How Music Became Free
The evolution of the way we consume music has been driven by society’s expectation to have free content. The days of the Compact Disc are numbered, as new releases from artists are made readily available on the Internet before initial release dates.
However, as illegal downloading has become increasingly more accessible in the last few decades, the future of music release is under much deliberation. How can musicians expect to make money from their work releases when their fans can easily obtain their album free of charge?
This isn’t a new threat to musicians and artists. The development of the MP3 file initially started in the 1990s by researcher Karlheinz Brandenburg retained perceived fidelity in a file a fraction of the size of the original recording.
The MP3 was suppressed by competitors to stop it being used as industry standard therefore it was released as free software on the Internet. This event is often considered by many to signal the end of the music industry. As a result of this, freeware such as Winamp was introduced in 1997, allowing people to encode their CDs into MP3 format on computers.
As broadband became more common in households, the Internet got faster. At the same time, PC memory increased to enable more storage. In 1999, Napster was launched to enable people searching for shared MP3 files to find sources more reliably.
Later, as speed and storage increased further, BitTorrent arrived in 2001, and is now estimated to be collectively accountable for approximately 40 up to 70% of all Internet traffic. This allows larger files like HD films to be distributed more efficiently by linking the downloader to a ‘swarm’ of uploaders.
So what does this mean for the music industry as a whole? With the widespread use of MP3 downloads, many popular albums were leaked onto the Web before their set date. Many top pirating groups competed for prestige rather than financial gain, which is an important subversive effect of the Internet.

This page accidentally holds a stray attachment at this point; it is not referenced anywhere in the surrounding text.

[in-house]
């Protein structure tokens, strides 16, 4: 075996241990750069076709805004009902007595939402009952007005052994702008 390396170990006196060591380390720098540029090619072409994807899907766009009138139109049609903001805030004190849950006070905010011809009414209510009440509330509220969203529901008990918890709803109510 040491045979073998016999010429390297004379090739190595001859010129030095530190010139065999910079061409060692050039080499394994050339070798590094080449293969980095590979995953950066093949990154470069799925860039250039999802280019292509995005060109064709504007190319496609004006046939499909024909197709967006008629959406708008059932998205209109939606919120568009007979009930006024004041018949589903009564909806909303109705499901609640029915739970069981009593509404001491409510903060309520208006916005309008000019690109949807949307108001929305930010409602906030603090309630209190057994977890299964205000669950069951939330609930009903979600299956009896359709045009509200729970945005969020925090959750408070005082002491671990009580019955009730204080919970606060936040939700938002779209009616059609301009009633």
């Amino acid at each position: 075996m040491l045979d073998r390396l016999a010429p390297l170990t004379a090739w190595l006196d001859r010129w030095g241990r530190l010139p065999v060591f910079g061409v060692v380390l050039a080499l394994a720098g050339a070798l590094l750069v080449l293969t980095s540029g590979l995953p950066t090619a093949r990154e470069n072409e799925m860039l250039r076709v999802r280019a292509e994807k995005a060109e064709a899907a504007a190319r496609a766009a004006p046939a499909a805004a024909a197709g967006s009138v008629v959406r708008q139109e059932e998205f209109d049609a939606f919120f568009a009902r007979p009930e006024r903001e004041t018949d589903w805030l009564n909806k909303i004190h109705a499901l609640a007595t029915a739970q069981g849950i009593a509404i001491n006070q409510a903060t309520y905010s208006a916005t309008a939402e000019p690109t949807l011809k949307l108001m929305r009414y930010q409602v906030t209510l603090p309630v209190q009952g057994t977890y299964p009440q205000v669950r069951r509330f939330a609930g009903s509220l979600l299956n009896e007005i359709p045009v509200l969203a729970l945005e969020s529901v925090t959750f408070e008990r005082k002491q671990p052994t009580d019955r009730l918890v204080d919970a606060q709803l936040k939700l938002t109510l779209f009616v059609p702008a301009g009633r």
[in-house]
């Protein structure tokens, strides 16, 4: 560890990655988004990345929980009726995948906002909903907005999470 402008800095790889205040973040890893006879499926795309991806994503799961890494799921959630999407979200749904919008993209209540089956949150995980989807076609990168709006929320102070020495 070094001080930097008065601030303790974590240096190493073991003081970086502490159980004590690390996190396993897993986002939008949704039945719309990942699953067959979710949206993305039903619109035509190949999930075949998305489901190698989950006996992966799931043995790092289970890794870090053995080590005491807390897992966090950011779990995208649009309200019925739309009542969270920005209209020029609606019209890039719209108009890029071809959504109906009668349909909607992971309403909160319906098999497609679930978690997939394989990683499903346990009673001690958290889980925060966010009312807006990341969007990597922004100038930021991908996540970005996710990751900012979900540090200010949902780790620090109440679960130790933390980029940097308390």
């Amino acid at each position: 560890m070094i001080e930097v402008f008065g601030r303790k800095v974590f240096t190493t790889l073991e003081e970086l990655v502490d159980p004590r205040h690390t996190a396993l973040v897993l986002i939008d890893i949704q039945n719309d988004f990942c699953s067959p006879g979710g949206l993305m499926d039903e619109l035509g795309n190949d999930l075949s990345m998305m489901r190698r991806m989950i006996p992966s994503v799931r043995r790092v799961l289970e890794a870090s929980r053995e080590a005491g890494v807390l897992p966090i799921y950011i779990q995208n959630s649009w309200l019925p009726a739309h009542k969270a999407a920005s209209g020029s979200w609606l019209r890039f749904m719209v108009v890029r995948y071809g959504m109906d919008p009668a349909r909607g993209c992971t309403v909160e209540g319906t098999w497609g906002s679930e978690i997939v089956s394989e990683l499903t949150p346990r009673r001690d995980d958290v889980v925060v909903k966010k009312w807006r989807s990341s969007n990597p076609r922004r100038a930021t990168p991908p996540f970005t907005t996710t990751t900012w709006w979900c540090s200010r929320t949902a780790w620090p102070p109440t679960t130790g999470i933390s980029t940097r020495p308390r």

Sources for content included the theft of pre-releases from CD factories or uploads of albums given to DJs and journalists. The piracy of rap featured strongly due to the music tastes of the core pirating demographic.
Lil’ Wayne recognised the power of this trend and returned to prominence as a rapper by leaking his own material, restoring his reputation as a prolific artist.
The music industry reacted too slowly to this societal expectation of free music (by 2015 it had lost $21 billion in revenues). Ultimately Napster was closed down by legal action.
Pay download and subscription sites such as iTunes and then, as network speeds increased, the Spotify streaming service, which acts essentially as an internet jukebox funded by advertisement and subscription. As a result of this revolution, album and single sales plummeted.
Bands need to devise new ways to secure revenues. In 2015, top acts such as Adele and Coldplay released their albums near Christmas time to attract a ‘gifting’ market. Many bands now make more money through touring and live performances than album sales.
The future of music downloading is under much debate at this point in time. The concept of copyright (originating in the eighteenth-century as a result of the proliferation of printed works) appears to be under threat and out-dated.
Music is no longer a scarce resource and therefore the music industry will no longer react according to an established economic model. Subscription may prevail in the end, but are consumers happy to borrow a product rather than own it? The renaissance of vinyl may restore hope in the sales of physical releases.